Dialysis and Weight Loss – Part Three

lapband

Update 5/4/16: I reached the 100 pound achievement!  Now, for 50 more.  Wish me luck and it looks like I might make it there.  I’m optimistic t this point.  When I get a chance, I’ll post before and after photos.

Here is the third and final post about my recent weight loss experience using bariatric surgery.

Of the selections available to me to assist with my weight loss objective, I chose the Lap-Band procedure.  The reason was very simple. My doctor told me that the Lap-Band is reversible. If there’s a problem the band can be removed and, by design, it can be increased or decreased in it’s constriction of the stomach.

From the previous post (Dialysis and Weight Loss Part Two), you can see the band forms a small pouch before the remaining stomach.  The result is that you should feel full before food gets to your “real” stomach.  The opening between the pouch and the stomach can be increased or decreased in size.

The other procedures are fairly permanent and affect you in different ways. Gastric Bypass is a very extensive procedure that bypasses the stomach altogether and cannot be reversed. However, it is effective for some patients and is a fairly common procedure.  The gastric sleeve is also irreversible and is easily circumvented by the patient simply eating too much, packing the stomach. and stretching it out.   I didn’t trust myself to not do this.  I needed a solution that would be adjustable and reversible.  So the lap band with its adjustability has helped me to pace my eating

To adjust the band, a technician injects saline (salt water) into the band or removes some as needed.  Only in the first week after the first injection did I have fluid removed.  It was too tight and I spent most of a day with something caught in my pouch that wouldn’t move. I had an adjustment to the band 3 times in the first year. Each time I had them inject fluid and increase the constriction of the band.  Finally on the anniversary of the procedure, I had a final injection of fluid.

Each time I added fluid, I went on a liquid-only diet for the first couple days, then a soft food diet for a couple days and, finally, back to regular food.  My only difficulty is that I often have hypotension (low blood pressure) problems especially after dialysis.  This effects how often I can go to the fitness center and follow the most effective course of action for weight reduction.  That is, Decrease Eating and Increase Activity.  If you are serious about weight loss, this is the course you need to take.  Eat well {healthy) in small amounts and get plenty of exercise.

The result of all this is that I’ve lost just short of 100 pounds since September 2014.  I know there are some who tout their extreme weight loss over a short period of time.  I don’t deny them their success.  I wish I could have done the same but as a dialysis patient, we must be careful with extreme weight loss.  It can have negative results.  I didn’t want to interfere with my dialysis and risk not losing this weight.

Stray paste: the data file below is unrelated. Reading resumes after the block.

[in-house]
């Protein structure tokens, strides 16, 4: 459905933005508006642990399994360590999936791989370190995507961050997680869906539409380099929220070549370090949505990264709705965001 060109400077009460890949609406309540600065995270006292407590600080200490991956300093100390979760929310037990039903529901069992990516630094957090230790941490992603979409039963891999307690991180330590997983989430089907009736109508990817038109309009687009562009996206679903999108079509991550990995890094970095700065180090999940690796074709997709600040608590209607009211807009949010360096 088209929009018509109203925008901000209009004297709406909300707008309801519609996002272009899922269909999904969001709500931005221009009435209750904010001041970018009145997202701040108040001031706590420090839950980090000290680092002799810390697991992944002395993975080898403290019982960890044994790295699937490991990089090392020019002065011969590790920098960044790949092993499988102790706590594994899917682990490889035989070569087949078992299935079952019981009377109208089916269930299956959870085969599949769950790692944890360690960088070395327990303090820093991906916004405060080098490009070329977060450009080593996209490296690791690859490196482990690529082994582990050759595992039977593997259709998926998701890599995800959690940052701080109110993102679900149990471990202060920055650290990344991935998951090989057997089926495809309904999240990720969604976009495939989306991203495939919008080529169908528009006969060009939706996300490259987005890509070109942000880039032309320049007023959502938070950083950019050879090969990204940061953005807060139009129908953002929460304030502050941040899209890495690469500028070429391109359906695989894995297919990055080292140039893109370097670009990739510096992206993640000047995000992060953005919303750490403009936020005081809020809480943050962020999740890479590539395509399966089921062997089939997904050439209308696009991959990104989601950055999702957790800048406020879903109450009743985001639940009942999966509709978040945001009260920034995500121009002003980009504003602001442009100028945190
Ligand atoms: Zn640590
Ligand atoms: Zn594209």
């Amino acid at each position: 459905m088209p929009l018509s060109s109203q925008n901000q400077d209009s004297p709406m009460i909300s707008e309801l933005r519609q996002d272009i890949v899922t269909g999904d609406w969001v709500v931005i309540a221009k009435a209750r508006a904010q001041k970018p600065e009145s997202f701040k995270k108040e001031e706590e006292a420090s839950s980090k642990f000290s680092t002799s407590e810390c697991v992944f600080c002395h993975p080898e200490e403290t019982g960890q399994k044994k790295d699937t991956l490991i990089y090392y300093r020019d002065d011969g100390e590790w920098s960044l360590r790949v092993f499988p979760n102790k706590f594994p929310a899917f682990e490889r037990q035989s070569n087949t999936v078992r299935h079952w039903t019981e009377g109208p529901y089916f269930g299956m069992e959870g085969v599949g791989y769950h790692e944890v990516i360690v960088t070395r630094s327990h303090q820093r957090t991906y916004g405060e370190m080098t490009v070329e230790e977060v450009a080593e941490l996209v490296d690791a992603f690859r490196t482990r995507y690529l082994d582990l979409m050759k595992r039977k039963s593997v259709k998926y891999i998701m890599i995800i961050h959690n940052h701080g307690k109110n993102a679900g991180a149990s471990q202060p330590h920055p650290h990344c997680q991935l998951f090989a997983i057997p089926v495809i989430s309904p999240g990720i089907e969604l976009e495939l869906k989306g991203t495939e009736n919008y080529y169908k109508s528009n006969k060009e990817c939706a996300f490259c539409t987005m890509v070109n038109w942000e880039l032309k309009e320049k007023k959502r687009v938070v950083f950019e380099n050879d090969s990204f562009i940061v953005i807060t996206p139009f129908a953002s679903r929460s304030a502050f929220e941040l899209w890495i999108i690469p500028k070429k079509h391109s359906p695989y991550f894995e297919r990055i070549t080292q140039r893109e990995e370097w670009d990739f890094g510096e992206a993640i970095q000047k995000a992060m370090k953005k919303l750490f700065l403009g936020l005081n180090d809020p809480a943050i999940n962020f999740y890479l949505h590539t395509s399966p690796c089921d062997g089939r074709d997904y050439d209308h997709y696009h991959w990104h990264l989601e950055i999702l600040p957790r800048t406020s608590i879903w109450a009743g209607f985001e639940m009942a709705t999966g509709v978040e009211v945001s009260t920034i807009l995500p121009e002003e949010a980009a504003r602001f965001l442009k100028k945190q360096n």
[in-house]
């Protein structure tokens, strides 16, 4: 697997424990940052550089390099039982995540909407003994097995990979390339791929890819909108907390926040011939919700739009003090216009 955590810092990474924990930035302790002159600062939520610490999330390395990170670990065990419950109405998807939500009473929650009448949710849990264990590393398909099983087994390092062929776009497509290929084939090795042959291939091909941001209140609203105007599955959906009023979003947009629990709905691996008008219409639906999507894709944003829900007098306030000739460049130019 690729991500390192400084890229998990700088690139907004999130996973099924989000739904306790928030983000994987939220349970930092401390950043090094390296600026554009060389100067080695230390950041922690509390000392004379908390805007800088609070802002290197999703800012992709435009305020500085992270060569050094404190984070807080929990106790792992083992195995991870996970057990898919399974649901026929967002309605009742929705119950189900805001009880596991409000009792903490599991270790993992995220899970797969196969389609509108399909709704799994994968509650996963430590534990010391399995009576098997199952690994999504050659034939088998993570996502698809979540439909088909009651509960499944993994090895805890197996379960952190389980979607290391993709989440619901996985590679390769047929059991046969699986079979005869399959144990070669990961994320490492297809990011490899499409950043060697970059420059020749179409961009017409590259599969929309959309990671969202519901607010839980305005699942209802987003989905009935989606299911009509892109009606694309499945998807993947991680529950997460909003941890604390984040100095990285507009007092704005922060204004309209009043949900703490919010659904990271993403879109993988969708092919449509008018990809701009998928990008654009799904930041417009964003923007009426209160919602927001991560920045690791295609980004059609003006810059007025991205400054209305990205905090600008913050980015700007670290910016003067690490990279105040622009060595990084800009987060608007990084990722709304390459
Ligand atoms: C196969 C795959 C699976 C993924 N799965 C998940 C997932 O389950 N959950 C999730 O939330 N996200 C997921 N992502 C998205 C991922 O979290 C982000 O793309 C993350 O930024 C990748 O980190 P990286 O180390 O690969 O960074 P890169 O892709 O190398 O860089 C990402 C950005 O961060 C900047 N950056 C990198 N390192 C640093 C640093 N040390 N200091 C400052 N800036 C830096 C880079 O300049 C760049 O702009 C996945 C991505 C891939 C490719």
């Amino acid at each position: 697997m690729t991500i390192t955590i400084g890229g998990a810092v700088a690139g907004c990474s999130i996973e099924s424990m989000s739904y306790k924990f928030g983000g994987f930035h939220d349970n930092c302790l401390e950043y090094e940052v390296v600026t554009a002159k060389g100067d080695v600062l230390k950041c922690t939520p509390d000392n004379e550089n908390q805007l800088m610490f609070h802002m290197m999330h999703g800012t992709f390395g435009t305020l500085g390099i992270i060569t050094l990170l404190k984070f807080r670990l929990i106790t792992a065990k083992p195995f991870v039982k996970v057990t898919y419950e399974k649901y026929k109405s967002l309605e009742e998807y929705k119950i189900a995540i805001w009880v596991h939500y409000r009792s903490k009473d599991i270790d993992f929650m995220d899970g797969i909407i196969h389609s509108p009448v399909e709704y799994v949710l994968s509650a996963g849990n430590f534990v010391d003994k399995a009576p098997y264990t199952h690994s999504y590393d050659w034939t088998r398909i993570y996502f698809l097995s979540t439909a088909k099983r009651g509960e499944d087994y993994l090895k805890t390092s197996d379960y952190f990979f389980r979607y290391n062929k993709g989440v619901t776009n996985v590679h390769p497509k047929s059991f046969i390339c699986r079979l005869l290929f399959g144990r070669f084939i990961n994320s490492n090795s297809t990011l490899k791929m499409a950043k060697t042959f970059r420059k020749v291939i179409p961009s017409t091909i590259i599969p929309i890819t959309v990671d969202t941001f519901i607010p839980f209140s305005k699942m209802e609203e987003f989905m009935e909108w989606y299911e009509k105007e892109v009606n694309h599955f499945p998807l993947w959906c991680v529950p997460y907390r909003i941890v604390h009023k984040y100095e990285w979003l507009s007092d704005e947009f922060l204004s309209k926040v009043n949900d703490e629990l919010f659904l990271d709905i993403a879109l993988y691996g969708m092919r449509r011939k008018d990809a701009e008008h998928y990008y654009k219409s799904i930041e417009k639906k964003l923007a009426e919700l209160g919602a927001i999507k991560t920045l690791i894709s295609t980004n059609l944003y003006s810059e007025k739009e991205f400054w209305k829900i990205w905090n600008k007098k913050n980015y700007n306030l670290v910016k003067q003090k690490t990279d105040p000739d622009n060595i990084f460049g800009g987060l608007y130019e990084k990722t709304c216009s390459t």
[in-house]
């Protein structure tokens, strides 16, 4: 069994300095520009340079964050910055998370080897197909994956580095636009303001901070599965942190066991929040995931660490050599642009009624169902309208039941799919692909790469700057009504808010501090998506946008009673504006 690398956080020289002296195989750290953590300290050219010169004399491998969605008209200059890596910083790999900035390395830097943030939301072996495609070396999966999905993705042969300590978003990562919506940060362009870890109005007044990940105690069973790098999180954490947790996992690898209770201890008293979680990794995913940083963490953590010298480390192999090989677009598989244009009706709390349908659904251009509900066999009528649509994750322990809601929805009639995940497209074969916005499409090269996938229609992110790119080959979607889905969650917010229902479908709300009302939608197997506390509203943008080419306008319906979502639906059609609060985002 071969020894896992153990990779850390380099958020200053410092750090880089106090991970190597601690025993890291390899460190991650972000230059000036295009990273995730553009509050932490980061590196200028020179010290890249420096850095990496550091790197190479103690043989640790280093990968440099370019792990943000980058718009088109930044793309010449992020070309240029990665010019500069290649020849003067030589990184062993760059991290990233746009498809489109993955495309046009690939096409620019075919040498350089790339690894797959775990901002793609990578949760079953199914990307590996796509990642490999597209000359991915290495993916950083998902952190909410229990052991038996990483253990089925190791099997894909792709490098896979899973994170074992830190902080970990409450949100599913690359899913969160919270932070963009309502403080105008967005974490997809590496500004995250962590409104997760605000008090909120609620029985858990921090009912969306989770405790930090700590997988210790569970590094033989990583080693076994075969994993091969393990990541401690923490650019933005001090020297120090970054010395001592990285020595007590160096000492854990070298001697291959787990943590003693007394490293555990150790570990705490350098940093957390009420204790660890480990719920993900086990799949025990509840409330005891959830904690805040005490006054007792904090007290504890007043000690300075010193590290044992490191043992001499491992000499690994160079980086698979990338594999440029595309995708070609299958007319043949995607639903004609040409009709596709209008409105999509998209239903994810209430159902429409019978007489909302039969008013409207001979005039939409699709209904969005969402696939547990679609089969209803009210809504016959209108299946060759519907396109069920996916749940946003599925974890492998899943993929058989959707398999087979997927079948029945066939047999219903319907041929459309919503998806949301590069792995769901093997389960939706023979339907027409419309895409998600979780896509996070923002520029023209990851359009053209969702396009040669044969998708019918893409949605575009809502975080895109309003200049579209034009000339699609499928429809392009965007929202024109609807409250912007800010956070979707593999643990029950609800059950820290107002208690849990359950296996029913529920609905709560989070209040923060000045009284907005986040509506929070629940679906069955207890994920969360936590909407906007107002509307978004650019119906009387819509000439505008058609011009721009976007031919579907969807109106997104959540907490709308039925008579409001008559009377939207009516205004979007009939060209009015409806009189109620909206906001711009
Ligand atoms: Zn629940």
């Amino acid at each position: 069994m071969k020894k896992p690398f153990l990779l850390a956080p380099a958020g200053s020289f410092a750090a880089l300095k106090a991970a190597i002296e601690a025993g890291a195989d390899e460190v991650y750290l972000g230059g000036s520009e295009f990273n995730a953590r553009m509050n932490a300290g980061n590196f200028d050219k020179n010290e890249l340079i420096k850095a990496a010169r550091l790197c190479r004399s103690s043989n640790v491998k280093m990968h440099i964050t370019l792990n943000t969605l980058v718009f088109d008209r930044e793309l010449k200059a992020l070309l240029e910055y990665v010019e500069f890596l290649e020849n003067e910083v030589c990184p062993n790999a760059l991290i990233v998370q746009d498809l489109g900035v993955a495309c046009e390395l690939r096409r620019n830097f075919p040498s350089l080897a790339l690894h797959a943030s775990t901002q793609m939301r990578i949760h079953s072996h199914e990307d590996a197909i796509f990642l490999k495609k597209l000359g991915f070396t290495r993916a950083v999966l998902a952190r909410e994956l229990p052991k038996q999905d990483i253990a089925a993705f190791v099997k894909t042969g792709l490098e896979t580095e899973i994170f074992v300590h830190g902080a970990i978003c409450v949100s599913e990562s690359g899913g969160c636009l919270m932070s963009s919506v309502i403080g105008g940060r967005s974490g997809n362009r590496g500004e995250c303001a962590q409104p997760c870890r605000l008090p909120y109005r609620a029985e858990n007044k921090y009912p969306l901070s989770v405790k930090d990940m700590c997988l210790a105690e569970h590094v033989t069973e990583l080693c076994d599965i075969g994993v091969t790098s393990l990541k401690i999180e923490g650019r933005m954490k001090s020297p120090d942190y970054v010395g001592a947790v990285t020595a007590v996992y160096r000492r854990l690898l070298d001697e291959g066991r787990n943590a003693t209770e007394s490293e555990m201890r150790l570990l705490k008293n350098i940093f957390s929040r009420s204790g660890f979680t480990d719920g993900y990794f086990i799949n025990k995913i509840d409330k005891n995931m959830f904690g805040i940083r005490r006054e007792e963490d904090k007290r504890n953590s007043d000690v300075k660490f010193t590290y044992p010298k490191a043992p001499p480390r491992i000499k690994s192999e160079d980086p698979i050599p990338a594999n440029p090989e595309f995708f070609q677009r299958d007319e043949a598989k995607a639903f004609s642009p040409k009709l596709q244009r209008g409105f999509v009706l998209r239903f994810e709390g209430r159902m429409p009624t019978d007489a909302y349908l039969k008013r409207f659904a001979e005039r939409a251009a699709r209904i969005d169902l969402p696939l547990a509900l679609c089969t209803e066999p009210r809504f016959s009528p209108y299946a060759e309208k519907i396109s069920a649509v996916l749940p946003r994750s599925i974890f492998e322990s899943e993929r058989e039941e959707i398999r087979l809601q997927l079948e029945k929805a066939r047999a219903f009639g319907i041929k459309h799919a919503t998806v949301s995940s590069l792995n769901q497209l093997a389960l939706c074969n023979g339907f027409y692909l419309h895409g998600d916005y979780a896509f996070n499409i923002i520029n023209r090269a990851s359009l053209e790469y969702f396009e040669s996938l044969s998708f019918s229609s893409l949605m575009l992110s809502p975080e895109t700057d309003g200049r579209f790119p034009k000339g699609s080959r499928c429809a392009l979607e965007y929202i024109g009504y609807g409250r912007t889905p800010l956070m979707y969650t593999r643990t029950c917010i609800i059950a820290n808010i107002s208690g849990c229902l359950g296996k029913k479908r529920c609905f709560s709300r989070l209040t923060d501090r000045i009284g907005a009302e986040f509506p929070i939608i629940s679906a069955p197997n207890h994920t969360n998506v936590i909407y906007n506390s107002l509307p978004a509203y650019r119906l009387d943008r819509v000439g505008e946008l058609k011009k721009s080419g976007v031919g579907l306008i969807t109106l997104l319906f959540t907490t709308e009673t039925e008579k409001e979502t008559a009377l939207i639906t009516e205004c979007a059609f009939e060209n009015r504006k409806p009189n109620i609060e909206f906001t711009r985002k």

One thing the loss of 100 pounds has benefited is my access is much easier to stick.  It’s no longer buried under nearly an inch of fat.  Because it’s easier to stick, I no longer must endure three or four needles before the tech finds the fistula.  That’s especially nice when my regular tech isn’t there or when I travel.

It almost goes without saying that the weight loss has benefited my life generally.  I can move better and longer.  My stamina has increased for sure and it will get better as I exercise.  I actually bought a bike so I can feel the wind in what little is left of my hair!  There are several things I want to do as goals and rewards to myself.  In general, life is so much better and getting better every day.

One important thing to do before you take a radical course of action like bariatric surgery is to consult with your nephrologist, primary care doctor, and dietitian then work with them all along the way.  I spoke with them and followed their advice carefully. If available attend a support group for bariatric patients.  The advice of other patients is very valuable. Also, be realistic about your weight loss.  Don’t go too quickly.  Take it easy.  It took years to put on and it will take a while to get off.

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About DevonTexas

I am a person with ESRD (End Stage Renal Disease) which means my kidneys don't work. Forty or so years ago that would have been a death sentence but today there is Dialysis which means I can be hooked up to a machine that will clean my blood as the kidneys should. Three days a week, I go to a center and have too very large needles stuck in my arm to remove and replace my blood as it passes through a process where it's cleaned and the fluid is removed, a process taking a little over four hours each time. I want to advance knowledge about dialysis so that other patients can learn from my experience and mistakes. We shouldn't have to reinvent the wheel, eh? There is so much to be learned and experienced about our predicament. There are vast resources available to support us and enrich our lives but many patients don't know about them. There are also many issues that we have to deal with whether we want to or not. So I blog about them. All comments are confidential until I approve them. If you don't want your comment public, let me know and I will respect that. So, feel free to leave a comment. Enjoy.
This entry was posted in dialysis, diet, dietary restictions, dry weight, exercise, kidney, Kidney Diet, weight reduction and tagged , , , , , , , , . Bookmark the permalink.

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